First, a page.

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Wednesday, 29 May 2019 21:12

Car Insurance Laws Are Changing in Michigan

Written by Steven Gursten, JD Supra

Index

Depending on the type of facility involved—whether a substantial portion of its patients are indigent, whether it is a freestanding rehabilitation facility or a Level I or II Trauma Center—reimbursement will range from 190% to 250% of the amount payable under Medicare.

 

Passing along savings from No-Fault medical-provider fee: The savings that auto insurance companies realize as a result of the No-Fault medical provider fee schedule must be passed along to drivers in form of lower premium rates. Auto insurers will be required to document these savings in their rate filings to the Director of the Department of Insurance and Financial Services (DIFS).

 

Auto insurance premium rates and pricing factors that cannot be considered: Auto insurers cannot base premium rates on such non-driving factors as: sex, marital status, home ownership, education level attained, occupation and the postal zone in which the insured resides and credit score.

 

Mini tort: The Michigan mini tort law’s maximum recovery limit will increase from $1,000 to $3,000.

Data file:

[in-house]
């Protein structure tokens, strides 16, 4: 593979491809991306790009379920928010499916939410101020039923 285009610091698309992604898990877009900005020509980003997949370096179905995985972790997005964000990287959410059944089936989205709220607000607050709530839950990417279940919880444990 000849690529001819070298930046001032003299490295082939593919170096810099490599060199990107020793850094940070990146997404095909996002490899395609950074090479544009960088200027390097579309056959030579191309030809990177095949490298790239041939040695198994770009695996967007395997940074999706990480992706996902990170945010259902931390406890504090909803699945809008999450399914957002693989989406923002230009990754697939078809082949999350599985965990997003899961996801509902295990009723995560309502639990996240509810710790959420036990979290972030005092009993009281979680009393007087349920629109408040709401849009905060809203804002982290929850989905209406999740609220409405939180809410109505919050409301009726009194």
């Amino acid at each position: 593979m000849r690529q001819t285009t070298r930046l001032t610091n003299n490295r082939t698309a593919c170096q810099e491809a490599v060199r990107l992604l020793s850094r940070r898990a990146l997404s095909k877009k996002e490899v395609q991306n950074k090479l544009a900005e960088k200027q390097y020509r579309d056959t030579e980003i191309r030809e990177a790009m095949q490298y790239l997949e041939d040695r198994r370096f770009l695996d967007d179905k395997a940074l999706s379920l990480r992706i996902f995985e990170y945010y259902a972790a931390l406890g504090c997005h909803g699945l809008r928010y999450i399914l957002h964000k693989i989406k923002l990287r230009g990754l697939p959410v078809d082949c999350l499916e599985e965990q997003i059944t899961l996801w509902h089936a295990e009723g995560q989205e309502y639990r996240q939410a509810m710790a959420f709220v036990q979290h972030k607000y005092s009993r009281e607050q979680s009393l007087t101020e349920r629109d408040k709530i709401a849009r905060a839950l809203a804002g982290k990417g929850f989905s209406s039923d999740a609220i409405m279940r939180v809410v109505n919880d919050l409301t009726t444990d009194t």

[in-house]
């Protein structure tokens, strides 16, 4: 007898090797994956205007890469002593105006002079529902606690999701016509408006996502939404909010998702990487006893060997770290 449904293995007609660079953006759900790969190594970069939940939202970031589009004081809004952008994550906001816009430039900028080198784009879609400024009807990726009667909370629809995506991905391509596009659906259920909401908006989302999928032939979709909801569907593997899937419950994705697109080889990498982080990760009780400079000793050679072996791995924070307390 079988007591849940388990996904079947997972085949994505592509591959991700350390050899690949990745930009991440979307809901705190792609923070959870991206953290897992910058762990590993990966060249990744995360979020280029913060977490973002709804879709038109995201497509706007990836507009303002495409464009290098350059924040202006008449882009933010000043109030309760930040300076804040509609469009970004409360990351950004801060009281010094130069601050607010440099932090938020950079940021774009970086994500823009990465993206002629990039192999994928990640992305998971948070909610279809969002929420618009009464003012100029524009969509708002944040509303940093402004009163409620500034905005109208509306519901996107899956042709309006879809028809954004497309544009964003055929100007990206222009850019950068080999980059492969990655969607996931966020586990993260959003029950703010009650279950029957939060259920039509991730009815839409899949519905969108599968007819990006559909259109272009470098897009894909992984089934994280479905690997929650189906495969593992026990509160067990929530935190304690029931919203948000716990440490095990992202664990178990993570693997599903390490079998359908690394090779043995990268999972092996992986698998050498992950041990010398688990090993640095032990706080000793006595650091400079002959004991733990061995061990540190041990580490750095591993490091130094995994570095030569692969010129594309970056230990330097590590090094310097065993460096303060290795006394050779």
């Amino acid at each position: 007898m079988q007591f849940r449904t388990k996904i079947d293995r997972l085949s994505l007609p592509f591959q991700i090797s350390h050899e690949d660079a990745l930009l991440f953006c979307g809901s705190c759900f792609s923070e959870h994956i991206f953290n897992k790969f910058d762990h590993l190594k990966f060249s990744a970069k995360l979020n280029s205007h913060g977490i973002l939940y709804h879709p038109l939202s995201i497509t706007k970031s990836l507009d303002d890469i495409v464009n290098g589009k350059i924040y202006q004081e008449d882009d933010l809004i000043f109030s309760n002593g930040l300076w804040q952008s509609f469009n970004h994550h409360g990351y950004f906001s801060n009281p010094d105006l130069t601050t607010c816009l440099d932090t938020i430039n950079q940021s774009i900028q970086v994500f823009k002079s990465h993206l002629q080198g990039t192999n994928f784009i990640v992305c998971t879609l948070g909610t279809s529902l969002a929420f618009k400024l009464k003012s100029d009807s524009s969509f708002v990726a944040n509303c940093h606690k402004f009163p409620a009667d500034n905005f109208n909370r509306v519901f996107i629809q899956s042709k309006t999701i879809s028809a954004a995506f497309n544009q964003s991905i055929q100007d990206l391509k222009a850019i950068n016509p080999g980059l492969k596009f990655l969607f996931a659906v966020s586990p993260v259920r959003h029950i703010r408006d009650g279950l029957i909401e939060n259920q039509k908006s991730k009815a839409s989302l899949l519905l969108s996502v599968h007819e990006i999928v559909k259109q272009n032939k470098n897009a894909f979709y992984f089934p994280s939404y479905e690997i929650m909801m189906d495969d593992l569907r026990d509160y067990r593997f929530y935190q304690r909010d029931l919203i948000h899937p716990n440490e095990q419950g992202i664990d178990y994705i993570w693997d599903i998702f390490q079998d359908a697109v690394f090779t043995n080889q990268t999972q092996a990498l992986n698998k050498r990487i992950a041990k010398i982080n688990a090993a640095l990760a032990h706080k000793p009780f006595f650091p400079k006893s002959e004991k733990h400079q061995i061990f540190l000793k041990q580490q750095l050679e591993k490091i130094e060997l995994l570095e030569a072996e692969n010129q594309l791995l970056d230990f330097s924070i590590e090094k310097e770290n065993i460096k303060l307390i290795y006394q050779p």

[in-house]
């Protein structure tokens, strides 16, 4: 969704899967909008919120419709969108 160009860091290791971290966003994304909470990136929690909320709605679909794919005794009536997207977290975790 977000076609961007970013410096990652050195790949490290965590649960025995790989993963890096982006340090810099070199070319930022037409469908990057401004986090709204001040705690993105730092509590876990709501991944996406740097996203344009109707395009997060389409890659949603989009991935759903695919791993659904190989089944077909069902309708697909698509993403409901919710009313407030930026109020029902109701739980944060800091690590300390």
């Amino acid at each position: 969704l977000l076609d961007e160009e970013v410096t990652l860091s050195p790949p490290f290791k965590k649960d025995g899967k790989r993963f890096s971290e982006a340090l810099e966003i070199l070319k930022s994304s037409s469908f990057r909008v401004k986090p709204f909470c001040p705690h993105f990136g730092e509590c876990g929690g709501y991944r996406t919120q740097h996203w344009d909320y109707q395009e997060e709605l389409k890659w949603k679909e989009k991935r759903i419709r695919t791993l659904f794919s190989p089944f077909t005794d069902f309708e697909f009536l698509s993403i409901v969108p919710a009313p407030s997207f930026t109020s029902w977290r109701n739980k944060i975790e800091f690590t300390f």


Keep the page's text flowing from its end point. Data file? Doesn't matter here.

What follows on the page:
Tolling of the one-year-back rule: Under our existing No-Fault law, when a car accident victim has been denied or cut-off from No-Fault benefits and sues to recover for unpaid and overdue benefits, he or she “may not recover benefits for any portion of the loss incurred more than one year before the date on which the action was commenced.” (MCL 500.3145(1)) The new Michigan No-Fault law provides that this “limitation . . . is tolled from the date the person claiming the benefits makes a specific claim for the benefits until the date the insurer formally denies the claim.” However, the bill cautions that tolling “does not apply if the person claiming the benefits fails to pursue the claim with reasonable diligence.”

 

Independent medical examinations by insurance company doctors: The new Michigan No-Fault law imposes the following rules for IMEs of car accident victims by insurance company-hired IME doctors: (1) The IME doctors must be licensed in Michigan; (2) The examining IME doctor must be a licensed, board certified, or board eligible physician qualified to practice in the area of medicine appropriate to treat the car accident victim’s condition; (3) During the year before an IME, the IME doctor must have devoted a majority of professional time to clinical practice of medicine/specialty or teaching in an accredited medical school.


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